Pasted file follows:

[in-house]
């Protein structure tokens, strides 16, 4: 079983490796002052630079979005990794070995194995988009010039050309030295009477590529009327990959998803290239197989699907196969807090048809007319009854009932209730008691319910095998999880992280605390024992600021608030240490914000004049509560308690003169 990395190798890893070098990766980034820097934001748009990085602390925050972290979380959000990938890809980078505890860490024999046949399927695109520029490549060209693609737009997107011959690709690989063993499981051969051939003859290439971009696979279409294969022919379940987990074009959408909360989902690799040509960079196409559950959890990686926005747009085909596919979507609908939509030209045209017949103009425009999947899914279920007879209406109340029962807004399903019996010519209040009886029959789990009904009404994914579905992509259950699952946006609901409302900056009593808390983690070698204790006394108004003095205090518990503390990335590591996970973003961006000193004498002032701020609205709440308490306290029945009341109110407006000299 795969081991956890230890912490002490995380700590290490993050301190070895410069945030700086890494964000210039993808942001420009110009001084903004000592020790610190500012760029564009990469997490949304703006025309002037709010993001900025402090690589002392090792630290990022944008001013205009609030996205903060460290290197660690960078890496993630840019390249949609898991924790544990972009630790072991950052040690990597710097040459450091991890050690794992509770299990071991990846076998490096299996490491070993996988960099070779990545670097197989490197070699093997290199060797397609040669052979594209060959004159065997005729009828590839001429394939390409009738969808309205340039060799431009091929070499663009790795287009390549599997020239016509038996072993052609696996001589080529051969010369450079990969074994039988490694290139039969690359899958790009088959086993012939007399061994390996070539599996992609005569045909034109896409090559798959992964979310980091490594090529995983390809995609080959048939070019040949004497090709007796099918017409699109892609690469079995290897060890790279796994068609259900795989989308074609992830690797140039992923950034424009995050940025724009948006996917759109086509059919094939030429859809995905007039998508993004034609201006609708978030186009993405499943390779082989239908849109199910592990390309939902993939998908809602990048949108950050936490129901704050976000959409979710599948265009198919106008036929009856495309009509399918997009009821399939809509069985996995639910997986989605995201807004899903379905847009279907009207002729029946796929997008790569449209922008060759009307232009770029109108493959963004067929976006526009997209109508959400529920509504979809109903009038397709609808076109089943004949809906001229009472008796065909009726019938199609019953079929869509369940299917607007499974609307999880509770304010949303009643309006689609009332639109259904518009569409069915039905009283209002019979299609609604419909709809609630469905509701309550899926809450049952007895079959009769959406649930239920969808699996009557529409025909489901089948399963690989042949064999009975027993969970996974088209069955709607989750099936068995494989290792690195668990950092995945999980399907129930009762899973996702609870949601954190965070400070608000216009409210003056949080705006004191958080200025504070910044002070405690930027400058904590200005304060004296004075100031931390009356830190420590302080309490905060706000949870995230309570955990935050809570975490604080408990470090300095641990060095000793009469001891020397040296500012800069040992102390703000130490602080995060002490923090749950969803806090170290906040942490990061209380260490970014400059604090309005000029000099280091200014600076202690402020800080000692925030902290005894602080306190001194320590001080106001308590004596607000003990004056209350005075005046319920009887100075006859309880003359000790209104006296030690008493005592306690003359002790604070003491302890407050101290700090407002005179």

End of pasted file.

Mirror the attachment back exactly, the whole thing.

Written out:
[in-house]
């Protein structure tokens, strides 16, 4: 079983490796002052630079979005990794070995194995988009010039050309030295009477590529009327990959998803290239197989699907196969807090048809007319009854009932209730008691319910095998999880992280605390024992600021608030240490914000004049509560308690003169 990395190798890893070098990766980034820097934001748009990085602390925050972290979380959000990938890809980078505890860490024999046949399927695109520029490549060209693609737009997107011959690709690989063993499981051969051939003859290439971009696979279409294969022919379940987990074009959408909360989902690799040509960079196409559950959890990686926005747009085909596919979507609908939509030209045209017949103009425009999947899914279920007879209406109340029962807004399903019996010519209040009886029959789990009904009404994914579905992509259950699952946006609901409302900056009593808390983690070698204790006394108004003095205090518990503390990335590591996970973003961006000193004498002032701020609205709440308490306290029945009341109110407006000299 795969081991956890230890912490002490995380700590290490993050301190070895410069945030700086890494964000210039993808942001420009110009001084903004000592020790610190500012760029564009990469997490949304703006025309002037709010993001900025402090690589002392090792630290990022944008001013205009609030996205903060460290290197660690960078890496993630840019390249949609898991924790544990972009630790072991950052040690990597710097040459450091991890050690794992509770299990071991990846076998490096299996490491070993996988960099070779990545670097197989490197070699093997290199060797397609040669052979594209060959004159065997005729009828590839001429394939390409009738969808309205340039060799431009091929070499663009790795287009390549599997020239016509038996072993052609696996001589080529051969010369450079990969074994039988490694290139039969690359899958790009088959086993012939007399061994390996070539599996992609005569045909034109896409090559798959992964979310980091490594090529995983390809995609080959048939070019040949004497090709007796099918017409699109892609690469079995290897060890790279796994068609259900795989989308074609992830690797140039992923950034424009995050940025724009948006996917759109086509059919094939030429859809995905007039998508993004034609201006609708978030186009993405499943390779082989239908849109199910592990390309939902993939998908809602990048949108950050936490129901704050976000959409979710599948265009198919106008036929009856495309009509399918997009009821399939809509069985996995639910997986989605995201807004899903379905847009279907009207002729029946796929997008790569449209922008060759009307232009770029109108493959963004067929976006526009997209109508959400529920509504979809109903009038397709609808076109089943004949809906001229009472008796065909009726019938199609019953079929869509369940299917607007499974609307999880509770304010949303009643309006689609009332639109259904518009569409069915039905009283209002019979299609609604419909709809609630469905509701309550899926809450049952007895079959009769959406649930239920969808699996009557529409025909489901089948399963690989042949064999009975027993969970996974088209069955709607989750099936068995494989290792690195668990950092995945999980399907129930009762899973996702609870949601954190965070400070608000216009409210003056949080705006004191958080200025504070910044002070405690930027400058904590200005304060004296004075100031931390009356830190420590302080309490905060706000949870995230309570955990935050809570975490604080408990470090300095641990060095000793009469001891020397040296500012800069040992102390703000130490602080995060002490923090749950969803806090170290906040942490990061209380260490970014400059604090309005000029000099280091200014600076202690402020800080000692925030902290005894602080306190001194320590001080106001308590004596607000003990004056209350005075005046319920009887100075006859309880003359000790209104006296030690008493005592306690003359002790604070003491302890407050101290700090407002005179």